With calls for more public outreach, the Los Angeles City Council on Tuesday decided against placing a $3 billion bond issue to repair city streets on the May ballot.

Instead, Councilmen Mitch Englander and Joe Buscaino said they will give further study to the plan and try to build support from neighborhood councils, business groups and others for the proposal, which is expected to cost $34 for every $100,000 of a property's value.

"Providing for safe, well-maintained streets is one of the most basic core functions of city government and is crucial to our economy and our daily lives," said Englander.

He and Buscaino unveiled the proposal only two weeks ago, sparking an outcry from several neighborhood councils that more outreach is needed before the measure should be placed on the ballot.

Englander said he has received positive responses about the need for the measure - designed to repair some 8,700 miles of deteriorating streets - but also questions over the process used to place it on the ballot.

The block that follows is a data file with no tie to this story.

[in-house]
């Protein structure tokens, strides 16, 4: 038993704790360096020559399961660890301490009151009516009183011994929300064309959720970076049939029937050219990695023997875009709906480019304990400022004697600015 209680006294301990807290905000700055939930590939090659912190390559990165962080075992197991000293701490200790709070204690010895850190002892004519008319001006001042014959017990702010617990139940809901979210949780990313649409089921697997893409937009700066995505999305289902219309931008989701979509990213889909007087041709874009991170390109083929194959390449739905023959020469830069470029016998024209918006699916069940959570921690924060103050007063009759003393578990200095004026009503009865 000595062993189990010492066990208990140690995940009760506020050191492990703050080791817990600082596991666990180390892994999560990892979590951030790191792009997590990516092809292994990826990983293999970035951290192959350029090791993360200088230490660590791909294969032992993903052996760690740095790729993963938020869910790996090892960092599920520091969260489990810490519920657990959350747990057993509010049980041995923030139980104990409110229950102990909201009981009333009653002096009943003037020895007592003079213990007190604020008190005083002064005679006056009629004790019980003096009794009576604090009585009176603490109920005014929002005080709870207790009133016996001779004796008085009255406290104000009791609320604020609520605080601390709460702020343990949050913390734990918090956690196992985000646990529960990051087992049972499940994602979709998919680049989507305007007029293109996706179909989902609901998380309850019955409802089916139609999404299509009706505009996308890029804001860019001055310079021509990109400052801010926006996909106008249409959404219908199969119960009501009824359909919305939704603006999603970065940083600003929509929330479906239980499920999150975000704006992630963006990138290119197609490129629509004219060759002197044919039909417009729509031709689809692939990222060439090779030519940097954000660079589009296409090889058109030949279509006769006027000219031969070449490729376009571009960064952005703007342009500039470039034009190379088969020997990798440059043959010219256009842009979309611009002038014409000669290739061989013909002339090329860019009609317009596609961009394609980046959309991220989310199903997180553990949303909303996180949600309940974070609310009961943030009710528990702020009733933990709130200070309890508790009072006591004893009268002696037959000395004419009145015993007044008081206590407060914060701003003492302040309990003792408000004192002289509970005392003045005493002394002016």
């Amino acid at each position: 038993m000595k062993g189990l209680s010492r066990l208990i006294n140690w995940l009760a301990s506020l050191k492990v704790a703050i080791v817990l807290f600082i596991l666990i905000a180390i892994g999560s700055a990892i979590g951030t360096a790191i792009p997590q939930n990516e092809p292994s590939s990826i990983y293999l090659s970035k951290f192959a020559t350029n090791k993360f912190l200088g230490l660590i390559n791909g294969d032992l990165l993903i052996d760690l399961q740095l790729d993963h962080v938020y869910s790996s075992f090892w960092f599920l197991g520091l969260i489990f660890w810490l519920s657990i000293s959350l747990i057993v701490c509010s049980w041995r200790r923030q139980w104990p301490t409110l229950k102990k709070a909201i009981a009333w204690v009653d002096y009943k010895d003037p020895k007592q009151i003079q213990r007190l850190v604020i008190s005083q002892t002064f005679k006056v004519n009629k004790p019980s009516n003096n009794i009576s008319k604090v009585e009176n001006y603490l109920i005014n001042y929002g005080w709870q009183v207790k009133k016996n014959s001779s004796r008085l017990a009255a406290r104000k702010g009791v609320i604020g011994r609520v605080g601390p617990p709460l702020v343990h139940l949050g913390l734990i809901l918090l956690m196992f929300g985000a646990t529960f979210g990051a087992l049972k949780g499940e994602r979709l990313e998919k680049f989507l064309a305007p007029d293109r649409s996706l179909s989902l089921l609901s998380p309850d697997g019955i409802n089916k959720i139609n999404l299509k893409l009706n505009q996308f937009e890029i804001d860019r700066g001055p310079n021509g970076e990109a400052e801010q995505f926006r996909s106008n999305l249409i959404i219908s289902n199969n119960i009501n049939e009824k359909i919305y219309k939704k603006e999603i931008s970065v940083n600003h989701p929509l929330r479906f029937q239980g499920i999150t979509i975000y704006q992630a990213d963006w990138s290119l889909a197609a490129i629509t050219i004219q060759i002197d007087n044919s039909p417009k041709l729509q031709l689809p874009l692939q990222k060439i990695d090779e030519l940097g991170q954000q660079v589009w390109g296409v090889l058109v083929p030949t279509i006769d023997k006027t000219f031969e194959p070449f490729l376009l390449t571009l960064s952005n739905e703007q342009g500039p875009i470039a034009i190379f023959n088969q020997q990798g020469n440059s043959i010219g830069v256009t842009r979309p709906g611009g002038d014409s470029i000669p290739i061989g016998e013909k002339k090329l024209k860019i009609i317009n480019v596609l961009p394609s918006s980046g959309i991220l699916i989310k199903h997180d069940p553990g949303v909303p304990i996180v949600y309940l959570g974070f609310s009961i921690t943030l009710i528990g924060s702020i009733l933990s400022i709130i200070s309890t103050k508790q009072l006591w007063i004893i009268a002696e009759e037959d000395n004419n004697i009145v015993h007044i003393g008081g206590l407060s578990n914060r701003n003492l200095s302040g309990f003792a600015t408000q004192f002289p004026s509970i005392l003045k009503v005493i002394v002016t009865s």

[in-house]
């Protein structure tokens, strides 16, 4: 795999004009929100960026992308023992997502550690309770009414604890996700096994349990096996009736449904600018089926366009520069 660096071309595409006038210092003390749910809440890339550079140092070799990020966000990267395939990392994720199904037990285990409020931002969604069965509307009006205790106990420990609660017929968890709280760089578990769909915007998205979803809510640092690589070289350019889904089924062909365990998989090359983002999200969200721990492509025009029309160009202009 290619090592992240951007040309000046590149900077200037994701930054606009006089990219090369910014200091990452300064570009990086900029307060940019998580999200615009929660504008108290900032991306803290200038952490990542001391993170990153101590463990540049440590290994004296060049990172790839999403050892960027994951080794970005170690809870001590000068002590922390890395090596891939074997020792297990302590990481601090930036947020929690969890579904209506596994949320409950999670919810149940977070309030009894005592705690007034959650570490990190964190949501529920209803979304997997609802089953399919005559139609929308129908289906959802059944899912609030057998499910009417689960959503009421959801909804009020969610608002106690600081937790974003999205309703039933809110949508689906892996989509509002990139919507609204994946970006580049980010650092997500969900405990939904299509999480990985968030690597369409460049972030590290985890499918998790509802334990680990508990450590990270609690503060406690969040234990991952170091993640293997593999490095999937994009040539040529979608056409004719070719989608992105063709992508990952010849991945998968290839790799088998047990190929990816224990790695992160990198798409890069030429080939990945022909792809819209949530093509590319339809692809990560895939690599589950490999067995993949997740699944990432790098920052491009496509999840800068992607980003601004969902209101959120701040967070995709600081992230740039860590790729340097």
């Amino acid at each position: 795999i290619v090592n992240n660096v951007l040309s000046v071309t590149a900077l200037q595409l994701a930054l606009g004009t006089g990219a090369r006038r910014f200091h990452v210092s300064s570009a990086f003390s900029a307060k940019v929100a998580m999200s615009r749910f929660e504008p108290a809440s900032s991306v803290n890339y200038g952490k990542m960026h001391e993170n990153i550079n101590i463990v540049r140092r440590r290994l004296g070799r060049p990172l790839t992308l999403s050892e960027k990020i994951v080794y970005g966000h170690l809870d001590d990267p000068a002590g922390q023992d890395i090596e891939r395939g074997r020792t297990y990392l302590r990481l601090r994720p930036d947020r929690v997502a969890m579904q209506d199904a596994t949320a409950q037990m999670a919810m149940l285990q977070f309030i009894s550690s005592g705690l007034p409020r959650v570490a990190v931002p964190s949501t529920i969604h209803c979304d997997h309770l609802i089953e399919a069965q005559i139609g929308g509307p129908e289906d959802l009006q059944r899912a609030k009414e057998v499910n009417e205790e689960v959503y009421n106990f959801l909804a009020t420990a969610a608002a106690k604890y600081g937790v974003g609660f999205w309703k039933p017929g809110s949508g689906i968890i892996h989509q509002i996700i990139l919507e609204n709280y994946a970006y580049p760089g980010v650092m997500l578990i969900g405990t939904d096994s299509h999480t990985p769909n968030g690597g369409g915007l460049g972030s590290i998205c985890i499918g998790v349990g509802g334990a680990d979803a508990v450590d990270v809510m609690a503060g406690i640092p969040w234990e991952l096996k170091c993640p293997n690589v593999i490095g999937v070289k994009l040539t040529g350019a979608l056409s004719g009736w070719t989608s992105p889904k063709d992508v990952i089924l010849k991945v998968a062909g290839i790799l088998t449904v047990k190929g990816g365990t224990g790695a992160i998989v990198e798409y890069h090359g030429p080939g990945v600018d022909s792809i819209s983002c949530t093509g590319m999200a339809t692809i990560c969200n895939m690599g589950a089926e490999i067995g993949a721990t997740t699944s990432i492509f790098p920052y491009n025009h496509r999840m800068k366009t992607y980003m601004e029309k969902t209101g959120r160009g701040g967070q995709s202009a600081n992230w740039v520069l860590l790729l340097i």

"We want all stakeholders to have the opportunity to weigh in and that has always been one of the goals of the street repair proposal," Englander said.

The council sent the proposal to the City Attorney's Office to draft the language. Buscaino, chairman of the Public Works Committee, said he will hold hearings around the city before bringing it back for consideration.

"If we want to remain a world-class city and attract new businesses and jobs, it is vital that we demonstrate Los Angeles is city of the future and not a crumbling relic of the past," Buscaino said. "Our streets are one of the most visible and important components of our infrastructure."

Englander said the goal of the bond was to undertake a 10-year plan to repair all the streets in the city and then develop a program to maintain them.

The money would be in addition to the $105 million now spent every year on street repair.

Council President Herb Wesson praised the two for exploring the proposal.

"It's important that we keep this conversation alive," Wesson said.

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